That said, I did learn a lot.

Additionally, it was both exciting and interesting to see my classroom experiences ring true with what much of Justin was saying. Justin echoed a lot of my personal experience and what I have learned in the classroom about how to effectively engage your public on new and social media. Justin’s main point of how to effectively engage your public over social media is high quality, sincere content. I couldn’t agree more. If you become a great resource for your public, they’re going to come back to get their information. Justin and I mutually agree that the use of photos and videos in any social media platform, not just blogging, is vital to be engaging and have people actually view all of your content. The bottom line is people are lazy and have short attention spans and they are far more likely to watch your video or look at a picture than read your wall of text (This begs the question, “why am i writing this?”). If CSPAC posted images and/or videos of their events, they could engage their audiences much more effectively and help create a community.

The most striking piece of social media I took from my interview Justin was the lack of an arts blog community dedicated to this (newly discovered) arts district in Hyattsville. I would assume because of the strength of the arts community, a online community would follow. I believe the lack of online community about the local arts in general hurts the actual community. Social media is one of the most effective methods of promotion today, not utilizing it stunts the growth of a community.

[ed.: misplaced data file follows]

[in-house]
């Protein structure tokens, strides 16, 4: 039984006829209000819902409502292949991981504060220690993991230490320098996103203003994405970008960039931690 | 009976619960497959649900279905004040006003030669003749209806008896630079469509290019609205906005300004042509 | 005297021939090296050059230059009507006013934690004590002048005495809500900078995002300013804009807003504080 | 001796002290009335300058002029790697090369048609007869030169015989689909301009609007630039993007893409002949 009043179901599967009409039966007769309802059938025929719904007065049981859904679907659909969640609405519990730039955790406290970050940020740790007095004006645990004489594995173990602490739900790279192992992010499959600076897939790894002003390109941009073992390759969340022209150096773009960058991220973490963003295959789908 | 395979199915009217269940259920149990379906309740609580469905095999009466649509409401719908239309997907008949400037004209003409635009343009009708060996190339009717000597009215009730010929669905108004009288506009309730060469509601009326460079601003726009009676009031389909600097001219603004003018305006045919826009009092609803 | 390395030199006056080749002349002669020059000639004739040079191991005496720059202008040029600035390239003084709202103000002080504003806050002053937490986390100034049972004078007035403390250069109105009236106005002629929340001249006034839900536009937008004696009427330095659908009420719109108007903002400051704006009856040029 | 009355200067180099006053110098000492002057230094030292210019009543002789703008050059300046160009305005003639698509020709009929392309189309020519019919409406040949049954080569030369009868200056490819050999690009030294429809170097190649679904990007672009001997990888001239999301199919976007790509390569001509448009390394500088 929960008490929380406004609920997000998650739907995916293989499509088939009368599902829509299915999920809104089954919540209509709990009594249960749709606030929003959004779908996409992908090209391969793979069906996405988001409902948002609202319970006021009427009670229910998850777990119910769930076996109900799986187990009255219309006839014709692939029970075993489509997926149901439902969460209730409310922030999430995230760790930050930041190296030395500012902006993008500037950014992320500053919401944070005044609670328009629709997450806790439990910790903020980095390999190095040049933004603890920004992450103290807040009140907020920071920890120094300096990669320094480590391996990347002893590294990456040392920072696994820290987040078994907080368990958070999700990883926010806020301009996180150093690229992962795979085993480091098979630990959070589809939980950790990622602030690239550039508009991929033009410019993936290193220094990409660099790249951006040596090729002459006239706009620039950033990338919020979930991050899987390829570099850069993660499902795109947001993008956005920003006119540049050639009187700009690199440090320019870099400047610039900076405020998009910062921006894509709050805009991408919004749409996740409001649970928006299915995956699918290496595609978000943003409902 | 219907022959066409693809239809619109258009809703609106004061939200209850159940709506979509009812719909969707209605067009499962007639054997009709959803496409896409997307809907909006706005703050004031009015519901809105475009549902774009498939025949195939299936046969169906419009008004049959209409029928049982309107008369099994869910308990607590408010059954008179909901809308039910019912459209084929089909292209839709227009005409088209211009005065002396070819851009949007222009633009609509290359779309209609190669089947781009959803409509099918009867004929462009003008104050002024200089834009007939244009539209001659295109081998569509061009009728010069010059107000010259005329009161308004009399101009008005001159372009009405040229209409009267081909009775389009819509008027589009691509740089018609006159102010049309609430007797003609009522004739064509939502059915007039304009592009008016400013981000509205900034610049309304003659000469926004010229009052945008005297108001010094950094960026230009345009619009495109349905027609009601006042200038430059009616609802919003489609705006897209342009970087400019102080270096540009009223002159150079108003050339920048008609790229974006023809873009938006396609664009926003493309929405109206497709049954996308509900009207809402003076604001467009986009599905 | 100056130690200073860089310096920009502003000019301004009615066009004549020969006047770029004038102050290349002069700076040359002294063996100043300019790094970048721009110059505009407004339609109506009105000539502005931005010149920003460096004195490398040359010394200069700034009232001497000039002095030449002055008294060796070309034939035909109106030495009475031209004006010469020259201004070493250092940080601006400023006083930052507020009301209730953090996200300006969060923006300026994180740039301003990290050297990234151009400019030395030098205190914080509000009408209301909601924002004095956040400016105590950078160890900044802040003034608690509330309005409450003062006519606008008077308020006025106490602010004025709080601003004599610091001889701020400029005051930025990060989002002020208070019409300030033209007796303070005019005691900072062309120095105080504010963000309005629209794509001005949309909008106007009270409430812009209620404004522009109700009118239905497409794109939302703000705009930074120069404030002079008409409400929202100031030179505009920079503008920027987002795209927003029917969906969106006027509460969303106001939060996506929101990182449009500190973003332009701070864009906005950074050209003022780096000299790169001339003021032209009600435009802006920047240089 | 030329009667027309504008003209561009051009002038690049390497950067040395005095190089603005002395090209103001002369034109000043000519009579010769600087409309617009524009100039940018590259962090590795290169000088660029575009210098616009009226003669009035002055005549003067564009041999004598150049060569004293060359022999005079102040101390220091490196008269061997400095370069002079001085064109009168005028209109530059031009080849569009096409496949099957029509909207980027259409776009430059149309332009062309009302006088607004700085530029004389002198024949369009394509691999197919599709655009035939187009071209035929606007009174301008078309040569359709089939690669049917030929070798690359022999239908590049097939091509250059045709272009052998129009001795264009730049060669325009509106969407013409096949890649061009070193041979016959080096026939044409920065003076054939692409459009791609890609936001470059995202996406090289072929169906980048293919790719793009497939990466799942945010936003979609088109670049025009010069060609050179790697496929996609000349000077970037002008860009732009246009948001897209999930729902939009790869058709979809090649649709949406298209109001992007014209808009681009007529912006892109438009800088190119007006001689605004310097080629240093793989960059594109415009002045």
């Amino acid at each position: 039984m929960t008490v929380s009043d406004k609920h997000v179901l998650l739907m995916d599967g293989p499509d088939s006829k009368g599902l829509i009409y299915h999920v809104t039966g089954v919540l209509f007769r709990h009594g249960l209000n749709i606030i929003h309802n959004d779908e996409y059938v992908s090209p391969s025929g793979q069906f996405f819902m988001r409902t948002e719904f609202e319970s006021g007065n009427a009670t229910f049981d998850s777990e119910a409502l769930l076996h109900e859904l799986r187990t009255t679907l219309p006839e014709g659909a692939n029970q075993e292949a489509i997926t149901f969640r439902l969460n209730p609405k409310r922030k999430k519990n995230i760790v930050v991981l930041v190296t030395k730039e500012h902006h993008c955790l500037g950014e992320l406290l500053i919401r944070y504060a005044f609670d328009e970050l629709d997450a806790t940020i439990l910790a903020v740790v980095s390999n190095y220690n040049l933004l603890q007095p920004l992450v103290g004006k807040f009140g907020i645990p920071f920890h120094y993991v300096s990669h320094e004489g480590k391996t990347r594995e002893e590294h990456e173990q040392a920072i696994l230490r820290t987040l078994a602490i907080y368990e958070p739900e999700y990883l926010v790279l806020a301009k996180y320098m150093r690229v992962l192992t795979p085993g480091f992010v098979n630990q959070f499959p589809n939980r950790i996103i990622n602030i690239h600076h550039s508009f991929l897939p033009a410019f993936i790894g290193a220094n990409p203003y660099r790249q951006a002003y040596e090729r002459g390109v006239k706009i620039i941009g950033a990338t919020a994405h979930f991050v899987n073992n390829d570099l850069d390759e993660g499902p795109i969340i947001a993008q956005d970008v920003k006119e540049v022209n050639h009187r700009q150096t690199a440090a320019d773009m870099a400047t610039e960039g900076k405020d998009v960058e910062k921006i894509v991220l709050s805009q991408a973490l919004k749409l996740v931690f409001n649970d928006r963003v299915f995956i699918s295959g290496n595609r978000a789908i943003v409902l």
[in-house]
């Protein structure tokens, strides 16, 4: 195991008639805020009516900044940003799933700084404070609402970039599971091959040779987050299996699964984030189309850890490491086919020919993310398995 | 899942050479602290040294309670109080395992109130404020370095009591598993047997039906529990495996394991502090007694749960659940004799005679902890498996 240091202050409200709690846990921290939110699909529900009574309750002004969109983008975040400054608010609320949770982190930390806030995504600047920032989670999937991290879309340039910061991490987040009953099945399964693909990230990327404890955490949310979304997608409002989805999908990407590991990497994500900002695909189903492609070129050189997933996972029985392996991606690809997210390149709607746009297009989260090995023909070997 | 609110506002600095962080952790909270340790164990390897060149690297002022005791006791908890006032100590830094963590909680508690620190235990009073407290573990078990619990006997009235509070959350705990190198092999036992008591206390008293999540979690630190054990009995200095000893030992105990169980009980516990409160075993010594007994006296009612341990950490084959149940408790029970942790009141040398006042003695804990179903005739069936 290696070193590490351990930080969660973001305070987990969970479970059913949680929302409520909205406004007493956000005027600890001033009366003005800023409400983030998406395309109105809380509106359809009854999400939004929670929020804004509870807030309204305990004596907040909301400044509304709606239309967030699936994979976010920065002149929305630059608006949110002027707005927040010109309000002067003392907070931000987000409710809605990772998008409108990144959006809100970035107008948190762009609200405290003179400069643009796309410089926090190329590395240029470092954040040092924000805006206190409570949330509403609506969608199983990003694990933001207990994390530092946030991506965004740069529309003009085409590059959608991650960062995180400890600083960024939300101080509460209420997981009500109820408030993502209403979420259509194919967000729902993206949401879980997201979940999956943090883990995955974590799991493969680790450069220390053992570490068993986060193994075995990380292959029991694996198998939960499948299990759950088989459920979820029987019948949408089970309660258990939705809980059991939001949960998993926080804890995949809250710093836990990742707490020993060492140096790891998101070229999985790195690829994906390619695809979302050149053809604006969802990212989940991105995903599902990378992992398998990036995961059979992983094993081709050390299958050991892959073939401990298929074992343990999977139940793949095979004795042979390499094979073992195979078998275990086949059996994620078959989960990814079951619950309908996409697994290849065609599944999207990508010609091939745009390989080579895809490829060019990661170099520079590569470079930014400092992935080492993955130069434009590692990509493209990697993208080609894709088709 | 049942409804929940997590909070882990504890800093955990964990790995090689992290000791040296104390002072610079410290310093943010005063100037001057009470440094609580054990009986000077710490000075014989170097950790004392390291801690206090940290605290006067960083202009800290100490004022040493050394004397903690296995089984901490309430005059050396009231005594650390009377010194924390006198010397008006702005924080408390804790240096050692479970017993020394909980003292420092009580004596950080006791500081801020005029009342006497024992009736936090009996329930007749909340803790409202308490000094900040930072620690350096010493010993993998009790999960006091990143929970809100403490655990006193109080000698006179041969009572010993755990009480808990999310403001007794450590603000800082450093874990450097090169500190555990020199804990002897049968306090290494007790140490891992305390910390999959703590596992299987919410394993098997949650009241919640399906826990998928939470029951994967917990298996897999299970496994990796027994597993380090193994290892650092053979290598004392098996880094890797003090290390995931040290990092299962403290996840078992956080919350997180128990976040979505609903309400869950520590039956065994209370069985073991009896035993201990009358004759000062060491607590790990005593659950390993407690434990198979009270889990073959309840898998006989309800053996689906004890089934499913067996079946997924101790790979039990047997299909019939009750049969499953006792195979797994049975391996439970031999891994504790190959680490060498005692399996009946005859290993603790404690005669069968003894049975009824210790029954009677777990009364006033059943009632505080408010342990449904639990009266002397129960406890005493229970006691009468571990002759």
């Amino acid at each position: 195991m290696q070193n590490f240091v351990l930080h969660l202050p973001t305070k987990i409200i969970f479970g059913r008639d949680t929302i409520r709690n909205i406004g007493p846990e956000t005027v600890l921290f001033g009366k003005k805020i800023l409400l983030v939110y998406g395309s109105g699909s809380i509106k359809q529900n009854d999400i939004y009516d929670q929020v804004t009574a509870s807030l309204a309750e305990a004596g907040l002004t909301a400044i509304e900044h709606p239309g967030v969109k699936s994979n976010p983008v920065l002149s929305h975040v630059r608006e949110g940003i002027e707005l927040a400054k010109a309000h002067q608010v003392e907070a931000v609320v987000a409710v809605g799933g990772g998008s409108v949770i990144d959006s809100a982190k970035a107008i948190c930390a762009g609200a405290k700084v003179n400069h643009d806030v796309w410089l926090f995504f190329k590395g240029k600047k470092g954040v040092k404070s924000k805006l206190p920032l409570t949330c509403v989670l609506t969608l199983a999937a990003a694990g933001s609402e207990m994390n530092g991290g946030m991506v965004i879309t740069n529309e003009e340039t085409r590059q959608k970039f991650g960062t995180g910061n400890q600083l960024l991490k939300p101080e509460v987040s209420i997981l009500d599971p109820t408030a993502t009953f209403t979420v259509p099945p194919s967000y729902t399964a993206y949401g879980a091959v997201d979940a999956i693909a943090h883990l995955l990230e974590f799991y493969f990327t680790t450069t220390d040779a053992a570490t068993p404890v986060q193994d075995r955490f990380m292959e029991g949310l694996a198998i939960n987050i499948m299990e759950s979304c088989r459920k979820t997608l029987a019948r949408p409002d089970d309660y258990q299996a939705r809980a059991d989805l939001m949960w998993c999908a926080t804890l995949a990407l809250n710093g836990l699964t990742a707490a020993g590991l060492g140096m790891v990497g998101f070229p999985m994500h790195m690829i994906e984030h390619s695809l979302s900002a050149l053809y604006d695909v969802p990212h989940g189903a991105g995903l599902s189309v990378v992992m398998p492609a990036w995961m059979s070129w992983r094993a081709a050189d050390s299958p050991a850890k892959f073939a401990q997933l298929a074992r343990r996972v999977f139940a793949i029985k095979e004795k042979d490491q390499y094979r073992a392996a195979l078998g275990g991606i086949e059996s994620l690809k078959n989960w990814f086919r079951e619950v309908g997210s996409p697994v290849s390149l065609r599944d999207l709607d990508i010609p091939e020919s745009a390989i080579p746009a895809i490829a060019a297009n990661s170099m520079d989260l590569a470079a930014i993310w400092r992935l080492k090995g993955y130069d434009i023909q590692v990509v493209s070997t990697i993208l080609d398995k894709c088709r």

Some of the blame for this lack of social media community can be placed on CSPAC. CSPAC is a great resource for the local arts and yet it does nothing to reach out to the local community. This is evident by its own students being unaware of the arts district. Something as simple as retweeting or blogging about a local show could help the local arts. I believe if CSPAC took it upon itself to help uplift the local arts community, it could make a serious difference in the exposure of the community and CSPAC’s exposure to the community, which ultimately helps both sides.

Justin Fair brought a lot of information about blogging about the arts to the table. His level of insight comes purely from the experience he’s gained from going out to shows, engaging with his public and putting killer content on his blogs.


CSPAC & YouTube Utilization

1 Nov

YouTube is the second most trafficked new media platform next to Facebook, so it is vital that an organization knows how to best utilize this social networking resource. This rule does not exclude CSPAC, who I believe, drastically needs to improve their presence on YouTube. The Clarice Smith Performing Arts Center can create more content for YouTube to better engage their public but to start… they can advertise they use YouTube.

On CSPAC’s website, they have their links (which are not prominently displayed…)  to their Facebook, Twitter and.. Vimeo(?) account. Vimeo, for those who don’t know is essentially YouTube, but not nearly as universally used. A good analogy is that Vimeo is to YouTube as Myspace is to Facebook. Basically, a fraction of the people who use Youtube use Vimeo, according to Alexa, YouTube is the third most trafficked website, not social media platform, but website, and is only outranked by Google and Facebook. On the other hand, Vimeo is the 126th most trafficked website, which means about 10 incarnations of google are ahead of it.

From CSPAC’s website, it would appear that they use Vimeo for their video content. The kicker is, they use YouTube, and they have more content on their YouTube channel. CSPAC needs to advertise their YouTube channel, even if it is alongside of Vimeo. However, if they choose to use both of these video-based new media platforms, CSPAC should probably post the same content on each site, which they do not do.